Recommended by Erin Harrington (@eeharrington4)
Form and genre: Novel, magical realism
Length: 235 pages
Summary: After Nnamdi’s father, the chief of police, is killed, Nnamdi is eager to take down the person responsible. A mysterious gift gives him incredible powers to put a stop to the criminal ring in his city–if he can control them.
Age recommendation and challenging content: Year7 – this is an accessible read for pleasure, but not challenging enough for a class study.
The book begins with the father being killed, but it is reported, not depicted. In general, there is violence/fighting in the book, but not graphic (think Disney movie violence, not Marvel movie violence).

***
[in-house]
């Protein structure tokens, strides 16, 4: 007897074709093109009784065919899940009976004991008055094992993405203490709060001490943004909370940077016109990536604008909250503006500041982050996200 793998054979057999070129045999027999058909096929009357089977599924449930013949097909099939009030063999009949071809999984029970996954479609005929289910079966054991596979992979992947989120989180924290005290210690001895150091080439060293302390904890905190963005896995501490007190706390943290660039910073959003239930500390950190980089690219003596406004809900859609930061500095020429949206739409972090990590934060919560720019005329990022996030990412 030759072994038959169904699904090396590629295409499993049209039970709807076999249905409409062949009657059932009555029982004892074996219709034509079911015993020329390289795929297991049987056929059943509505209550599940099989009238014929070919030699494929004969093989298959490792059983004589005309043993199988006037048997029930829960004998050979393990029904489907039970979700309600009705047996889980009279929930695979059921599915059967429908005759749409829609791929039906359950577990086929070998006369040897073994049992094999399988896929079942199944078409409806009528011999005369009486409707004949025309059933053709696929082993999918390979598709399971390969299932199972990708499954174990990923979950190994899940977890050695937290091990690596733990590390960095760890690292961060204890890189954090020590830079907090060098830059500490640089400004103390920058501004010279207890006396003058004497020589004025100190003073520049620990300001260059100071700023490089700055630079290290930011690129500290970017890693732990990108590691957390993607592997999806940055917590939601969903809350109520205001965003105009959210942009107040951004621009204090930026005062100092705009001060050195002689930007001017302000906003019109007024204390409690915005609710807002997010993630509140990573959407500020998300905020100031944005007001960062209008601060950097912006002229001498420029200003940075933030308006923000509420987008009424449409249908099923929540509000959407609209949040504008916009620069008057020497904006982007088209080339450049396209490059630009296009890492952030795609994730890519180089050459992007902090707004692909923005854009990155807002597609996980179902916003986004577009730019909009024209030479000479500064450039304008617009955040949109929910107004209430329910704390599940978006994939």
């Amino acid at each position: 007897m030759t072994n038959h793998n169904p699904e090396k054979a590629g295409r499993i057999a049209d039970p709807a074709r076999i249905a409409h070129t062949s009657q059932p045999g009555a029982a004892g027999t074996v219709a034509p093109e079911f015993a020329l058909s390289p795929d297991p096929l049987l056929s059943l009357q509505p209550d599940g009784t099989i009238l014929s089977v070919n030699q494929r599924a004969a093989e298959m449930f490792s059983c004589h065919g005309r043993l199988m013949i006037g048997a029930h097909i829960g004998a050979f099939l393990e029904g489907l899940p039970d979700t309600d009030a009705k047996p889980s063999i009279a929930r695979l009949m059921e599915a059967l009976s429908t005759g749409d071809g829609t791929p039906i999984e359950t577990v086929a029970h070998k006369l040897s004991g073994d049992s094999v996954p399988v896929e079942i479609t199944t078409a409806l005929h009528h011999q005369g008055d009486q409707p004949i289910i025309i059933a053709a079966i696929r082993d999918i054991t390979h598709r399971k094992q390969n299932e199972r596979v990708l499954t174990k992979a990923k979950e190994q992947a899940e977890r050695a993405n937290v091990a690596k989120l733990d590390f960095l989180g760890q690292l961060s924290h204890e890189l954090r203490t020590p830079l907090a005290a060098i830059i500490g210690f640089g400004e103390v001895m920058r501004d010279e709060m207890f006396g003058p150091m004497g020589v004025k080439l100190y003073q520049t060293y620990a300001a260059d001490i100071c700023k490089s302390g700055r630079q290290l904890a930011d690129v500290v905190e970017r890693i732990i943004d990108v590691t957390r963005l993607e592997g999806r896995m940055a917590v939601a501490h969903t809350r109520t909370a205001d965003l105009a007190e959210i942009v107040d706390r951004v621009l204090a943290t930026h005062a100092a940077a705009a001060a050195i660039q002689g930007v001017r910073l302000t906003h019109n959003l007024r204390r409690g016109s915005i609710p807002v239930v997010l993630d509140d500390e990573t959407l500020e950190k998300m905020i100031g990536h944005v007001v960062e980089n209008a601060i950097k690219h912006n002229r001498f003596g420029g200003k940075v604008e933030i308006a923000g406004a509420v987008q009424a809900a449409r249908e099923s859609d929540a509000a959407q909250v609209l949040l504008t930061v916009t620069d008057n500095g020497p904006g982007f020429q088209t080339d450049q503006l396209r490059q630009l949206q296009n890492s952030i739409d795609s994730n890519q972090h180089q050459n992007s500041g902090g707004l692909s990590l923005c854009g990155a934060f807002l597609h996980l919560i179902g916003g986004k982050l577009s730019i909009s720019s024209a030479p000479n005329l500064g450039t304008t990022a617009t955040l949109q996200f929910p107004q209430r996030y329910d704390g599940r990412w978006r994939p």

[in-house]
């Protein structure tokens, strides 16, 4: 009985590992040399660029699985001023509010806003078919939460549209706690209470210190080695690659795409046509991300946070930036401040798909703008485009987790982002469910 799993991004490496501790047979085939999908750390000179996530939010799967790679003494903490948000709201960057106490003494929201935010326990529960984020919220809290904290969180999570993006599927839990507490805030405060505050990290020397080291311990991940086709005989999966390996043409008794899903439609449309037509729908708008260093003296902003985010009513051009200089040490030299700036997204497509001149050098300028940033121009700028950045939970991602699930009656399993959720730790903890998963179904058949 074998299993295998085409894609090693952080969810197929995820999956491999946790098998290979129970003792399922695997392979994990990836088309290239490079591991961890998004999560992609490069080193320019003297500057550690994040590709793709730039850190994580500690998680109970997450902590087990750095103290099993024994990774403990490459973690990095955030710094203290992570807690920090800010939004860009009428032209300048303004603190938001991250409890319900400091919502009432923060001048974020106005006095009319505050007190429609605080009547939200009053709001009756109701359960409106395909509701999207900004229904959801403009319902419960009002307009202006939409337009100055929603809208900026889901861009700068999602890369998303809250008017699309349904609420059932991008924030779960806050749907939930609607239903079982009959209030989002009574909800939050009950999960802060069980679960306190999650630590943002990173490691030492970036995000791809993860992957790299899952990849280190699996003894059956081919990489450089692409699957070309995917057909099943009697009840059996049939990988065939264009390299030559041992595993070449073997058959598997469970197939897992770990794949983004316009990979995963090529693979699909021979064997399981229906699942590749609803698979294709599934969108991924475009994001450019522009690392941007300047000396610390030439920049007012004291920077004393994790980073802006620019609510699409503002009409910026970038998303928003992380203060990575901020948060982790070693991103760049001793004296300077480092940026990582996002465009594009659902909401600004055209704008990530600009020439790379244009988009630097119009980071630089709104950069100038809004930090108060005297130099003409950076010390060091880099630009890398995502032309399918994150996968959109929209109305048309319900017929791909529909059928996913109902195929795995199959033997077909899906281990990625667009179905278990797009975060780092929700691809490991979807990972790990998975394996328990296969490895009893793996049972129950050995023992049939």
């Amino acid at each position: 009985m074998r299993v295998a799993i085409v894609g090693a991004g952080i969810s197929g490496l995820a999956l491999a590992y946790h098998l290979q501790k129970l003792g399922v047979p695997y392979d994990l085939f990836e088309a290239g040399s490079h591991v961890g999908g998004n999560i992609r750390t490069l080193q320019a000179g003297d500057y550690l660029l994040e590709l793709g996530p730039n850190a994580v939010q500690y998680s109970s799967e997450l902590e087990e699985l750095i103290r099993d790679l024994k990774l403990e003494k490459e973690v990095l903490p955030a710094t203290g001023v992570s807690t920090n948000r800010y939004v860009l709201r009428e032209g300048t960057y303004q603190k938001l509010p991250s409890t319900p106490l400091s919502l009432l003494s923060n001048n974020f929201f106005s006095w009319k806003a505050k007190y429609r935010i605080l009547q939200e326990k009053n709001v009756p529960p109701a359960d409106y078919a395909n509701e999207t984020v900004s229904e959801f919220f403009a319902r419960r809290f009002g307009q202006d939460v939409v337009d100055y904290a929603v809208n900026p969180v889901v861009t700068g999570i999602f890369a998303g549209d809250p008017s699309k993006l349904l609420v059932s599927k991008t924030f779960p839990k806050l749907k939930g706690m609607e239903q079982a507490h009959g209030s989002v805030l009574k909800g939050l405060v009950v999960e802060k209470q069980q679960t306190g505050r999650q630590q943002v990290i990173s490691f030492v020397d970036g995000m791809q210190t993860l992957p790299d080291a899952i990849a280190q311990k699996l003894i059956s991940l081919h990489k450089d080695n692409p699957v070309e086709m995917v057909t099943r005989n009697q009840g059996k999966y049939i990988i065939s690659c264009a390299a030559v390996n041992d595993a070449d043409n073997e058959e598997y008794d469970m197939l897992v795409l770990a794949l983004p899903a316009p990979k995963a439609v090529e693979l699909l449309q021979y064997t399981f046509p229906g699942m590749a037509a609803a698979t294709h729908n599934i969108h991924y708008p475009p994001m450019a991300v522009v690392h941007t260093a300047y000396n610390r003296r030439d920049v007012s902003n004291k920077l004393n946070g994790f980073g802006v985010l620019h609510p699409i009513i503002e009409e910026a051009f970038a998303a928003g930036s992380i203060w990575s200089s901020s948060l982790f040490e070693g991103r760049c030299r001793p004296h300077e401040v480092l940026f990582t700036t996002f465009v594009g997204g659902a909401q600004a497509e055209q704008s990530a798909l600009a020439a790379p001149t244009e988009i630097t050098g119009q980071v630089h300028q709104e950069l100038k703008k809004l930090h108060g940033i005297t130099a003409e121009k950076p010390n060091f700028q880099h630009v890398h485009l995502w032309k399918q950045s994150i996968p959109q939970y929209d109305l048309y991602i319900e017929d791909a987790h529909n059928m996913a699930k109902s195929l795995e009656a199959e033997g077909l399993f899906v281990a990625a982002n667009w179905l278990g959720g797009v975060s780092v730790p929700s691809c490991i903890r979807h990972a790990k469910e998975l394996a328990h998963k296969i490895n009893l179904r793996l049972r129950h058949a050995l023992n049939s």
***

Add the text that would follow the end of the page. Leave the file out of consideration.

Notable reasons for recommending this book:
Ikenga would be an excellent book to introduce the concept of magical realism, to scaffold more challenging texts that students may encounter in that genre later on.
I also loved the way that Nnamdi’s experience with the ikenga mirrored the emotional experience of many “tweens” on the cusp of puberty. He feels so intensely–especially anger–without quite knowing why or how to control it. Ikenga could be a helpful vehicle for conversations about students’ emotional development and struggles in the 10-12 age range.
Other useful information: The book is set in present-day Nigeria, and Ikenga are part of Igbo traditions.
#ownvoices Nnedi Okorafor was born and raised in the US by her Igbo Nigerian parents.